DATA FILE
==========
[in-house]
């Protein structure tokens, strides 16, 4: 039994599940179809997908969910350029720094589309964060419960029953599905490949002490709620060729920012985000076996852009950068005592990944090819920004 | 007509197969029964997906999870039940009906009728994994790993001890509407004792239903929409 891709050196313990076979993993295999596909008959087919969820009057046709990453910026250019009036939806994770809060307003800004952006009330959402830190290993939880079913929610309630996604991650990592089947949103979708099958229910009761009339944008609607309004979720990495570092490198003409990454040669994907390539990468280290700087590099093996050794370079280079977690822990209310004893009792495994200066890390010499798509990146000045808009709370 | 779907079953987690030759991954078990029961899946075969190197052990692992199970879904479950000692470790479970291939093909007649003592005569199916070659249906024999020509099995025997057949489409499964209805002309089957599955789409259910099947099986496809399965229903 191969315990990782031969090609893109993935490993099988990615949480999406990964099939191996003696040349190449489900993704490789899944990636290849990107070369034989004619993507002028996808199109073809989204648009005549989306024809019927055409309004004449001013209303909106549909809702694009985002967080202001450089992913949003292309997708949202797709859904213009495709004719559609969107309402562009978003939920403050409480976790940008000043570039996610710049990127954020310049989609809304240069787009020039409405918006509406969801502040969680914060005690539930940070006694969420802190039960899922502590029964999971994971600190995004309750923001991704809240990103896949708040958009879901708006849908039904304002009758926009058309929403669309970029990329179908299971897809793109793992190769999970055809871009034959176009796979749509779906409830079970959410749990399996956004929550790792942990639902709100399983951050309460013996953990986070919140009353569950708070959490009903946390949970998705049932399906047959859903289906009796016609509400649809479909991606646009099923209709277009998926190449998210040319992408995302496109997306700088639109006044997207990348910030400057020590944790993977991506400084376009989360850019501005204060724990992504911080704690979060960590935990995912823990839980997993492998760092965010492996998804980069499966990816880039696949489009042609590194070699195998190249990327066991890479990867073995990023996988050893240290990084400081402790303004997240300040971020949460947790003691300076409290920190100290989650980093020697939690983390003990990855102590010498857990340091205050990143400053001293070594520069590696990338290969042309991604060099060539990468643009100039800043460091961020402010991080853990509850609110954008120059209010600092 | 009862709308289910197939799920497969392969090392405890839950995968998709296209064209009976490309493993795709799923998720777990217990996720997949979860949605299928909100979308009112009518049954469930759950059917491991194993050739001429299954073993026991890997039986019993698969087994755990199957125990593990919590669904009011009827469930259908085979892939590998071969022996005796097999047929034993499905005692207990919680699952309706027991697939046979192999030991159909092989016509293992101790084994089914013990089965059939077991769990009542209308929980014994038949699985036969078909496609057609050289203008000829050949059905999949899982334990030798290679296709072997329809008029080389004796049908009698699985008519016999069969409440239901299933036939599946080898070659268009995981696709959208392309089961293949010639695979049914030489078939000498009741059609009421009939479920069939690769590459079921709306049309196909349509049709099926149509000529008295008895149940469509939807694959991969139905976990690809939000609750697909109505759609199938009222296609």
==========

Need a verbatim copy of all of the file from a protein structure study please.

[in-house]
């Protein structure tokens, strides 16, 4: 039994599940179809997908969910350029720094589309964060419960029953599905490949002490709620060729920012985000076996852009950068005592990944090819920004 | 007509197969029964997906999870039940009906009728994994790993001890509407004792239903929409 891709050196313990076979993993295999596909008959087919969820009057046709990453910026250019009036939806994770809060307003800004952006009330959402830190290993939880079913929610309630996604991650990592089947949103979708099958229910009761009339944008609607309004979720990495570092490198003409990454040669994907390539990468280290700087590099093996050794370079280079977690822990209310004893009792495994200066890390010499798509990146000045808009709370 | 779907079953987690030759991954078990029961899946075969190197052990692992199970879904479950000692470790479970291939093909007649003592005569199916070659249906024999020509099995025997057949489409499964209805002309089957599955789409259910099947099986496809399965229903 191969315990990782031969090609893109993935490993099988990615949480999406990964099939191996003696040349190449489900993704490789899944990636290849990107070369034989004619993507002028996808199109073809989204648009005549989306024809019927055409309004004449001013209303909106549909809702694009985002967080202001450089992913949003292309997708949202797709859904213009495709004719559609969107309402562009978003939920403050409480976790940008000043570039996610710049990127954020310049989609809304240069787009020039409405918006509406969801502040969680914060005690539930940070006694969420802190039960899922502590029964999971994971600190995004309750923001991704809240990103896949708040958009879901708006849908039904304002009758926009058309929403669309970029990329179908299971897809793109793992190769999970055809871009034959176009796979749509779906409830079970959410749990399996956004929550790792942990639902709100399983951050309460013996953990986070919140009353569950708070959490009903946390949970998705049932399906047959859903289906009796016609509400649809479909991606646009099923209709277009998926190449998210040319992408995302496109997306700088639109006044997207990348910030400057020590944790993977991506400084376009989360850019501005204060724990992504911080704690979060960590935990995912823990839980997993492998760092965010492996998804980069499966990816880039696949489009042609590194070699195998190249990327066991890479990867073995990023996988050893240290990084400081402790303004997240300040971020949460947790003691300076409290920190100290989650980093020697939690983390003990990855102590010498857990340091205050990143400053001293070594520069590696990338290969042309991604060099060539990468643009100039800043460091961020402010991080853990509850609110954008120059209010600092 | 009862709308289910197939799920497969392969090392405890839950995968998709296209064209009976490309493993795709799923998720777990217990996720997949979860949605299928909100979308009112009518049954469930759950059917491991194993050739001429299954073993026991890997039986019993698969087994755990199957125990593990919590669904009011009827469930259908085979892939590998071969022996005796097999047929034993499905005692207990919680699952309706027991697939046979192999030991159909092989016509293992101790084994089914013990089965059939077991769990009542209308929980014994038949699985036969078909496609057609050289203008000829050949059905999949899982334990030798290679296709072997329809008029080389004796049908009698699985008519016999069969409440239901299933036939599946080898070659268009995981696709959208392309089961293949010639695979049914030489078939000498009741059609009421009939479920069939690769590459079921709306049309196909349509049709099926149509000529008295008895149940469509939807694959991969139905976990690809939000609750697909109505759609199938009222296609």